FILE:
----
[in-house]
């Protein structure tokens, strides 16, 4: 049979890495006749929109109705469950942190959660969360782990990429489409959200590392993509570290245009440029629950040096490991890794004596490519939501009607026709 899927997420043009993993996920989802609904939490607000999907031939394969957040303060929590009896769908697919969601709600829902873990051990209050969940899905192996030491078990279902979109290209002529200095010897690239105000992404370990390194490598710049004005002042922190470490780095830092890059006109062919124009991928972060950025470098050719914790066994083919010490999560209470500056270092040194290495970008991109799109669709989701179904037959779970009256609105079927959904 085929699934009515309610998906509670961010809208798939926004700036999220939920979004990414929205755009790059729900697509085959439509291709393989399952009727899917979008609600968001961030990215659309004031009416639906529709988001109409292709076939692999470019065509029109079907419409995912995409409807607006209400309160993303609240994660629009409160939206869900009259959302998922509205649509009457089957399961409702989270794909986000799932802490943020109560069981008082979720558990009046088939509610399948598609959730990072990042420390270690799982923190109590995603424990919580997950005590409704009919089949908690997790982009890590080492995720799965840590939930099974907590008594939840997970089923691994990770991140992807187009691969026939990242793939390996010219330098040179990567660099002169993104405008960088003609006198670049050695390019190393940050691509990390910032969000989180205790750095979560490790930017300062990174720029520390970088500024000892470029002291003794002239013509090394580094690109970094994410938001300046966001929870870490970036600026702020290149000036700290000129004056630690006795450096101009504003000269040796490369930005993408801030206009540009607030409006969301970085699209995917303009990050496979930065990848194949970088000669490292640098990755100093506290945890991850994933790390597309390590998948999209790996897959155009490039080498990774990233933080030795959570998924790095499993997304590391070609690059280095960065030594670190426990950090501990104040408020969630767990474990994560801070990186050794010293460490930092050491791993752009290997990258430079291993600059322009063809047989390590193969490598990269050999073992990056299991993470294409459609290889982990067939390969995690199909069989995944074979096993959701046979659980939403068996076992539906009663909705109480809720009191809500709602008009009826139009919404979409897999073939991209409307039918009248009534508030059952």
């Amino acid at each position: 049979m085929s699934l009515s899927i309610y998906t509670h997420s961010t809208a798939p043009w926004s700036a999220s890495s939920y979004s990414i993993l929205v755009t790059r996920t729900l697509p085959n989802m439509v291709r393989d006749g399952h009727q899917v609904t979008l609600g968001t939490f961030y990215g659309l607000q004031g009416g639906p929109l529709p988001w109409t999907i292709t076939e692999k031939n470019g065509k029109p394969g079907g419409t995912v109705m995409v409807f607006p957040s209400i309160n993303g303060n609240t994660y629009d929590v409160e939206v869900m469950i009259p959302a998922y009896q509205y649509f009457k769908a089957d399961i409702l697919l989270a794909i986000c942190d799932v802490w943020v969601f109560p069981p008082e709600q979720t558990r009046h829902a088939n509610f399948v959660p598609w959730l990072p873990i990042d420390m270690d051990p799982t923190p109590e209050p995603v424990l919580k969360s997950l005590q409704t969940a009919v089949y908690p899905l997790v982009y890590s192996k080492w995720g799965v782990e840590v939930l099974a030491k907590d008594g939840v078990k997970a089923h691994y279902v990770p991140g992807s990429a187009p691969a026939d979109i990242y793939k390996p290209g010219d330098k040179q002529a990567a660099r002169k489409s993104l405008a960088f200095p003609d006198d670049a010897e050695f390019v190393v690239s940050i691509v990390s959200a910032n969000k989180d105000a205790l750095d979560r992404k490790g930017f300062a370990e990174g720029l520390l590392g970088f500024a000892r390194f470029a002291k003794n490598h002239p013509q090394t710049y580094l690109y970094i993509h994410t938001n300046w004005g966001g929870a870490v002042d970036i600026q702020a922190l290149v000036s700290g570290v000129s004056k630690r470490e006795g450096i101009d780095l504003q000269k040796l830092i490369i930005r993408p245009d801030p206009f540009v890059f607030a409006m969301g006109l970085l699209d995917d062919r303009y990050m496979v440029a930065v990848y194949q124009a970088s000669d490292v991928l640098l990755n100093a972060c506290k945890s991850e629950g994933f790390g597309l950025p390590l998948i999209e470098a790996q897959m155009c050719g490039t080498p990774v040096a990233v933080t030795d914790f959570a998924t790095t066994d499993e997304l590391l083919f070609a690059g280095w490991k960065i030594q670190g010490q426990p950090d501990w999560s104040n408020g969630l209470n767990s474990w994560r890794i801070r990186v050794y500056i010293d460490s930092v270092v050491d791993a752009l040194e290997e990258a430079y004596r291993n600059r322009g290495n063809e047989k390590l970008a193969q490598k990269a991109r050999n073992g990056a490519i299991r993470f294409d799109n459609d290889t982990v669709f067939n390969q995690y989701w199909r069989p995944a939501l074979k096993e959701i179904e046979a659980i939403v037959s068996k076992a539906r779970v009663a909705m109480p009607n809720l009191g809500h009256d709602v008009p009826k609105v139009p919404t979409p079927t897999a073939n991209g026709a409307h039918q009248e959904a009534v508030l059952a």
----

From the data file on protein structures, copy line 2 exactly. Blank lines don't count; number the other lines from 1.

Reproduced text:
């Protein structure tokens, strides 16, 4: 049979890495006749929109109705469950942190959660969360782990990429489409959200590392993509570290245009440029629950040096490991890794004596490519939501009607026709 899927997420043009993993996920989802609904939490607000999907031939394969957040303060929590009896769908697919969601709600829902873990051990209050969940899905192996030491078990279902979109290209002529200095010897690239105000992404370990390194490598710049004005002042922190470490780095830092890059006109062919124009991928972060950025470098050719914790066994083919010490999560209470500056270092040194290495970008991109799109669709989701179904037959779970009256609105079927959904 085929699934009515309610998906509670961010809208798939926004700036999220939920979004990414929205755009790059729900697509085959439509291709393989399952009727899917979008609600968001961030990215659309004031009416639906529709988001109409292709076939692999470019065509029109079907419409995912995409409807607006209400309160993303609240994660629009409160939206869900009259959302998922509205649509009457089957399961409702989270794909986000799932802490943020109560069981008082979720558990009046088939509610399948598609959730990072990042420390270690799982923190109590995603424990919580997950005590409704009919089949908690997790982009890590080492995720799965840590939930099974907590008594939840997970089923691994990770991140992807187009691969026939990242793939390996010219330098040179990567660099002169993104405008960088003609006198670049050695390019190393940050691509990390910032969000989180205790750095979560490790930017300062990174720029520390970088500024000892470029002291003794002239013509090394580094690109970094994410938001300046966001929870870490970036600026702020290149000036700290000129004056630690006795450096101009504003000269040796490369930005993408801030206009540009607030409006969301970085699209995917303009990050496979930065990848194949970088000669490292640098990755100093506290945890991850994933790390597309390590998948999209790996897959155009490039080498990774990233933080030795959570998924790095499993997304590391070609690059280095960065030594670190426990950090501990104040408020969630767990474990994560801070990186050794010293460490930092050491791993752009290997990258430079291993600059322009063809047989390590193969490598990269050999073992990056299991993470294409459609290889982990067939390969995690199909069989995944074979096993959701046979659980939403068996076992539906009663909705109480809720009191809500709602008009009826139009919404979409897999073939991209409307039918009248009534508030059952």